Another general thing I wanted to say is that this book has a lot of references (literary, biblical, mythological, art, cultural, historical), which may be intimidating to certain kinds of readers. Roughly half of the poems have references in the Notes section in the back of the book. Interestingly, I am reading H.D.’s Trilogy, the annotated version by Aliki Barnstone who has painstakingly provided notes to the work. The first time I read “The Walls Do Not Fall,” which is the first of the three sections, I read the notes while I was reading the poem. But I felt my reading experience was very distracted and I was constantly being interrupted by someone else’s voice and information, and by the constant flipping to the back of the book. I completely lost the flow of the poems and my own interpretations of the poems.

The second time through, I read the poems without reading the notes and this was such a lovely reading experience. I also felt like reading the work for the second time, after having read the notes the first time, really helped my understanding and comprehension during that second reading. I tell this long tedious story because I felt similarly with Reeves’s book. The first time, I read the notes while I was reading the poems, and the second time, I just let the poems speak for themselves. I think I needed both reading experiences.

Related to the allusions, Reeves’s poems shift a lot in terms of subject matter. There’s no fear in juxtaposing all sorts of things in these poems from parenting, to elegy, to music, to history, to race, to literature, etc. I could pick nearly any poem in this book to illustrate movement. In “Cocaine and Gold,” for example, the father’s death is pressed against corn fields:

              I never wanted to be this far
Into the business of heaven
                          Chasing my father hunting
              His soul in the corn and confusion of this harvest


                              My father who is hidden
In the last sheaf of heaven maybe
          Heaven itself
                        My father the corn-wolf


Who we must kill but is already dead
                         We will learn nothing
Here of sacrifice or the cocaine
                               Of beauty my hands


The corn fields, combined with cocaine and drugs, against the father, serves as a kind of field of rumination and thinking for the poet, a place to parse grief. Later in the poem, the speaker riffs on beauty and death, as well as American farming:

                                    As a broken ocean of corn
The search for beauty is
        The elimination of death
                                    Which requires dying


Which is the business of farming
                       Which no one cares to do
             Anymore in America
                          And like dying we’d rather rent it out


And then the ending of the poem returns to the father with devastating images and beautiful language:

                           Freedom without freedom
To hold your dying father up
                           To a razor beneath a golden light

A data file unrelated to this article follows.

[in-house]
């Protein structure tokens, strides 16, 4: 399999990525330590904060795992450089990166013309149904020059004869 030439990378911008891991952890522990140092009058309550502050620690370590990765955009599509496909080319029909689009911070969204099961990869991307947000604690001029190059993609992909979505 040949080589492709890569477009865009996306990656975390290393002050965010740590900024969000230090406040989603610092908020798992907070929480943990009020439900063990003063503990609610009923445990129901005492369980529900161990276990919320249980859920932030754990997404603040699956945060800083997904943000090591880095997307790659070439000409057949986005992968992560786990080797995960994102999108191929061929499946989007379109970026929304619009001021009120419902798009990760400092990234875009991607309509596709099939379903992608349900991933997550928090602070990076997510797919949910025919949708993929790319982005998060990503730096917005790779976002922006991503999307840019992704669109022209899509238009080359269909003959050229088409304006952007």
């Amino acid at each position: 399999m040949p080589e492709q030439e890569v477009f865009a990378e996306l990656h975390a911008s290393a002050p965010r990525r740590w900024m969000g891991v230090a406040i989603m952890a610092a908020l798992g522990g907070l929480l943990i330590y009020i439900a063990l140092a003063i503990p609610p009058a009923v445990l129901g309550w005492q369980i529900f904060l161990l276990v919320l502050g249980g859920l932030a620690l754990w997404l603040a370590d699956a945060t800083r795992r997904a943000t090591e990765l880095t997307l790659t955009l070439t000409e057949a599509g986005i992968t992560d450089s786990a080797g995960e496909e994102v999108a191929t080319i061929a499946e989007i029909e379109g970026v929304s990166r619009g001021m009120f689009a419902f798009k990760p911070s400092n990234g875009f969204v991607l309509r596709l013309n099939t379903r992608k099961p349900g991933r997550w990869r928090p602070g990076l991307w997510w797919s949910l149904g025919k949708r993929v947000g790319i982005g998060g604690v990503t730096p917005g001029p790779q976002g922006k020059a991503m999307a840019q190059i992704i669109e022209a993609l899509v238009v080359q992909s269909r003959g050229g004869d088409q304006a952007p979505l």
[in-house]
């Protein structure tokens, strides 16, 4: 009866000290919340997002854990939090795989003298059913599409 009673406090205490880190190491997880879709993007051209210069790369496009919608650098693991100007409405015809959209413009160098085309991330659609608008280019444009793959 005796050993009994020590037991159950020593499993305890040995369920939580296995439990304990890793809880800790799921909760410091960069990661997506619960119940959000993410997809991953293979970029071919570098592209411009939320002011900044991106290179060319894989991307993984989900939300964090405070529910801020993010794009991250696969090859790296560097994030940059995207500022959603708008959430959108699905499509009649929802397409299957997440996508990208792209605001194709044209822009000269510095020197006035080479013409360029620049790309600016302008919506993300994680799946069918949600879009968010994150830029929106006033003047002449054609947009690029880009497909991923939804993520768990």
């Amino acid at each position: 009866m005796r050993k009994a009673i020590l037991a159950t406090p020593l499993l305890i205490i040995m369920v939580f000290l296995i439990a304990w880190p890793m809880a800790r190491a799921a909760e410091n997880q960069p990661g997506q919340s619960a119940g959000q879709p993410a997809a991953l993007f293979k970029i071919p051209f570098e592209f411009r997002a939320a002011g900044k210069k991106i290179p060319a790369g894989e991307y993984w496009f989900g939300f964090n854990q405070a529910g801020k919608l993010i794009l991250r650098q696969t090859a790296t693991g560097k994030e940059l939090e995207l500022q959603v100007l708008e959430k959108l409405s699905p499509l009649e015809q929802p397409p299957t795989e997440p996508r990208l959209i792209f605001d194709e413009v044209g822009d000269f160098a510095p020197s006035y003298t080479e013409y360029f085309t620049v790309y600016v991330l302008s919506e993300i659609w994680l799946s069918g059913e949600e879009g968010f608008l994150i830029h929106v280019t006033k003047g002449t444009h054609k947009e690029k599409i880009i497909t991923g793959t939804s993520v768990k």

And cut him finally in and out of the world


With a Roger Reeves poem, I always get the feeling that everything is interconnected and inevitable, stemming from everything else before it. The “freedom” emerged from the American farming, the razor imagery from other medical and body imagery of liposuction and “cauterize,” the “golden light” from the sun on the fields and farming, and the final “cut him” imagery from the prior violence of the harvest (I see farming scythes in my head), as well as the prior razor.

I picked this poem randomly so it doesn’t have any literary or religious allusions. Do you have thoughts on the flow of the poems or allusions? I have a feeling you will talk about the biblical references. But I’m most curious to hear what you have to say about the purpose of the allusions and references. Is the speaker agreeing with them, subverting them, both? Is the speaker using them as a way to press against or think against, or toward? I know you will say something smart and insightful.

DEAN: That is a lot of pressure. I’ll try not to let you down.

Yes, I have been thinking about the many (perhaps surprising) allusions in Best Barbarian. It is, to be sure, a learned book. The opening poem, for example, “Grendel,” blends Beowulf and James Baldwin. The second poem, “Without the Pelt of a Lion,” talks to the Aeneid. Other poems riff on works ranging from Sappho to Larry Levis to Phillis Wheatley to T. S. Eliot to Pablo Neruda to St. Augustine to Alice Coltrane to Walt Whitman to Adonis to Frank Bidart to Toni Morrison. One poem — an absolutely fantastic one — “Domestic Violence” enters into conversation with Dante’s Inferno, Pound’s Pisan Cantos, Gwendolyn Brooks’s “The Anniad,” The Aeneid, Chaucer’s Parlement of Foules, and Lucille Clifton.

Interestingly, it is Clifton I have been thinking about as a useful lens for this book. A few months ago, I was invited to participate in a panel on Clifton along with a Romanticism scholar, Omar Miranda, who just published a fantastic article on Clifton’s interest in and references to Romantic poetry. In the Q-and-A, we were asked why, when Clifton was such an important Civil Rights poet and feminist poet, so many of her poems reach back to Romanticism.

So, my very long answer to your question is that Reeves reads widely. His interests are varied. His influences are infinite. This seems perfectly normal to me. I want my own work to be in conversation with the history of poetry, the history of art, and I see similar ambitions in Reeves. I think he wants readers to see a spectrum of sources in his work.